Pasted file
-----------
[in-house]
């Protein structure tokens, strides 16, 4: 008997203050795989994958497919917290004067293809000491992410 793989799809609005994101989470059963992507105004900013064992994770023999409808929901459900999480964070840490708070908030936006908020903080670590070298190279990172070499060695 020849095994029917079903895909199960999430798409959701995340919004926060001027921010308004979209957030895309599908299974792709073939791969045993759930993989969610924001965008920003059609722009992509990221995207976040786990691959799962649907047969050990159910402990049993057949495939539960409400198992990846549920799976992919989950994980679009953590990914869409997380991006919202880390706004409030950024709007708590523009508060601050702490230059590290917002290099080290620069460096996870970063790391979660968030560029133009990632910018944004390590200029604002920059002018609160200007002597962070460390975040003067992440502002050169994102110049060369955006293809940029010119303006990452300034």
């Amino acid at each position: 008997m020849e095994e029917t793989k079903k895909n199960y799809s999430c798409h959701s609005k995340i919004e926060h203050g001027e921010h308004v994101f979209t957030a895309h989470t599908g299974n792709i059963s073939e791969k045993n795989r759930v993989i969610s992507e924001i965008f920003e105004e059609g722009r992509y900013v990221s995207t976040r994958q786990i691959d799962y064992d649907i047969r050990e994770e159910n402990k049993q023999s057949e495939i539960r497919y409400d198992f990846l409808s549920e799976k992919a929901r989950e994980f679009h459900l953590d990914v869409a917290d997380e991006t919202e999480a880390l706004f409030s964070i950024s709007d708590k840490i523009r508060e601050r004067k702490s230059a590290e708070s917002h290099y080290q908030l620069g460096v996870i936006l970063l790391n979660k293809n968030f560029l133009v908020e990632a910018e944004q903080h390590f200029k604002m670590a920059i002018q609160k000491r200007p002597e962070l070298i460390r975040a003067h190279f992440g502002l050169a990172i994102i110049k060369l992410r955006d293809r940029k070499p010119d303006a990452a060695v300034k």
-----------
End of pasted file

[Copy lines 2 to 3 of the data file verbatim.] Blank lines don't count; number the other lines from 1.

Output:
């Protein structure tokens, strides 16, 4: 008997203050795989994958497919917290004067293809000491992410 793989799809609005994101989470059963992507105004900013064992994770023999409808929901459900999480964070840490708070908030936006908020903080670590070298190279990172070499060695 020849095994029917079903895909199960999430798409959701995340919004926060001027921010308004979209957030895309599908299974792709073939791969045993759930993989969610924001965008920003059609722009992509990221995207976040786990691959799962649907047969050990159910402990049993057949495939539960409400198992990846549920799976992919989950994980679009953590990914869409997380991006919202880390706004409030950024709007708590523009508060601050702490230059590290917002290099080290620069460096996870970063790391979660968030560029133009990632910018944004390590200029604002920059002018609160200007002597962070460390975040003067992440502002050169994102110049060369955006293809940029010119303006990452300034």
């Amino acid at each position: 008997m020849e095994e029917t793989k079903k895909n199960y799809s999430c798409h959701s609005k995340i919004e926060h203050g001027e921010h308004v994101f979209t957030a895309h989470t599908g299974n792709i059963s073939e791969k045993n795989r759930v993989i969610s992507e924001i965008f920003e105004e059609g722009r992509y900013v990221s995207t976040r994958q786990i691959d799962y064992d649907i047969r050990e994770e159910n402990k049993q023999s057949e495939i539960r497919y409400d198992f990846l409808s549920e799976k992919a929901r989950e994980f679009h459900l953590d990914v869409a917290d997380e991006t919202e999480a880390l706004f409030s964070i950024s709007d708590k840490i523009r508060e601050r004067k702490s230059a590290e708070s917002h290099y080290q908030l620069g460096v996870i936006l970063l790391n979660k293809n968030f560029l133009v908020e990632a910018e944004q903080h390590f200029k604002m670590a920059i002018q609160k000491r200007p002597e962070l070298i460390r975040a003067h190279f992440g502002l050169a990172i994102i110049k060369l992410r955006d293809r940029k070499p010119d303006a990452a060695v300034k």